Mechanical and Vacuum Stability Design Criteria for the LHC by zdh15614


									Mechanical and Vacuum Stability Design Criteria
for the LHC Experimental Vacuum Chambers,
I.R. COLLINS,          O. GRÖBNER,              P. LEPEULE,
R. VENESS, CERN - Four colliding beam experiments are
planned for the Large Hadron Collider (LHC). Each
require an experimental vacuum chamber in which the
counterñcirculating proton beams will collide at the
interaction point (IP).      The beampipe should be as
transparent as possible to scattered particles for background
reasons. In addition, physics necessitates that detectors are
located as close as possible to the IP and traversing beams,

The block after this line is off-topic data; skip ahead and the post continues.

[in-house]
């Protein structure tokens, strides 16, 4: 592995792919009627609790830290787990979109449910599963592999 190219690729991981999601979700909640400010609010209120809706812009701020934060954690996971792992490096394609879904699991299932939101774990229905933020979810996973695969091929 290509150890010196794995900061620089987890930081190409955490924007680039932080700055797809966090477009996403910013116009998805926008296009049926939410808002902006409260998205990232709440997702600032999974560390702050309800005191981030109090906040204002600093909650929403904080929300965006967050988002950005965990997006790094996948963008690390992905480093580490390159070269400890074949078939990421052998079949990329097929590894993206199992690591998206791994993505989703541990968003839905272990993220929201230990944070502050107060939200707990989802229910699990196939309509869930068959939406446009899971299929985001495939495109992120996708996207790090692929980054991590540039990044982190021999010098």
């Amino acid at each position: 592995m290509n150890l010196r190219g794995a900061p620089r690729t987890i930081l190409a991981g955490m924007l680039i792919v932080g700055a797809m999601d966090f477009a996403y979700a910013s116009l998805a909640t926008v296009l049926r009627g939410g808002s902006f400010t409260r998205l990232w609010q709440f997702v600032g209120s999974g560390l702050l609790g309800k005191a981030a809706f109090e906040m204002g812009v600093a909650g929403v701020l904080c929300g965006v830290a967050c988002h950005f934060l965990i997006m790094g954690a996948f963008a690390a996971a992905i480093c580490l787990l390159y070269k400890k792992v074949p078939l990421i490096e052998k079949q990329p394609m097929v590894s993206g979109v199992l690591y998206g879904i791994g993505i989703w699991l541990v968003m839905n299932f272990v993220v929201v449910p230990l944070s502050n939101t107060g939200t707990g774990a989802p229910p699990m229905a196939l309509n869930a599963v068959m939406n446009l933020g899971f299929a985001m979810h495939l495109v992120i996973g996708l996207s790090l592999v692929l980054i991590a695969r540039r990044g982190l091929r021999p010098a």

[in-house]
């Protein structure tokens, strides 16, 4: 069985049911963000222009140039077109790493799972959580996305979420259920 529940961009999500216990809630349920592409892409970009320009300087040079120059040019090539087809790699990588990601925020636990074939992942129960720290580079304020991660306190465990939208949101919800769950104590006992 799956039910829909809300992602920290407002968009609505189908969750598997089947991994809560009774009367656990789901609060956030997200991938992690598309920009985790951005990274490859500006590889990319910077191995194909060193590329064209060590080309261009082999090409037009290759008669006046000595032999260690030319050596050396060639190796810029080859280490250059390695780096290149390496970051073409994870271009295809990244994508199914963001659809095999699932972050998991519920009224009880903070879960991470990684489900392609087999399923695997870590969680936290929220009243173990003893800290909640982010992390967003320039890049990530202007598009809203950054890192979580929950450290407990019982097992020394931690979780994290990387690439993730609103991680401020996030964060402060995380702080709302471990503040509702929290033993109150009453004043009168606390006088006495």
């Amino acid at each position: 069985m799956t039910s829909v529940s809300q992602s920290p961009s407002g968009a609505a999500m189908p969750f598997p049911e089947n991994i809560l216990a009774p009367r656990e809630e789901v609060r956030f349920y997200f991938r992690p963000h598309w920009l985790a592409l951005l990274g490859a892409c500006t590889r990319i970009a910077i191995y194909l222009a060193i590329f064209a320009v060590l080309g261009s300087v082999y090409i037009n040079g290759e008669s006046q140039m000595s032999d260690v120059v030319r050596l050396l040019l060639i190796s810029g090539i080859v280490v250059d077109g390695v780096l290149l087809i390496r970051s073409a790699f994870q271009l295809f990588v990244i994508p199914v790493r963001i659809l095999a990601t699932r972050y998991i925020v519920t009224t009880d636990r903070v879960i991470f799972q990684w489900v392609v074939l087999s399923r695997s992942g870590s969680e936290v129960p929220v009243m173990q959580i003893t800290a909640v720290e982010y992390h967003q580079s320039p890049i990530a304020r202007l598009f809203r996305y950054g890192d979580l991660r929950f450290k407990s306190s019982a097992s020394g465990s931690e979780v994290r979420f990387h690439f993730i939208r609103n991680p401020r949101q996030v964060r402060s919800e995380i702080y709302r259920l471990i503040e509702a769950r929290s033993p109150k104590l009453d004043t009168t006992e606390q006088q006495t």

resulting in small diameter beampipes. This, together with
the bunched beam structure, makes ion induced pressure
bump instability, well-known from the Intersecting (proton)
Storage Ring (ISR) at CERN, a potential problem.
Adequate conductance, cleanliness of the beampipes and
sufficient pumping speed are required to avoid this
instability.   Electron cloud instability in the LHC
experimental vacuum system could also be a serious
problem and appropriate surface coatings and cleaning
procedures may be necessary. Small beampipe diameters
must be consistent with mechanical aperture for the beams
and allow margin for alignment and stability inside
detectors. Design criteria to ensure both local and global
stability under static and dynamic mechanical loads are
defined. This paper will discuss these issues and present
requirements for both vacuum and mechanical stability,
giving current solutions to some of these problems.

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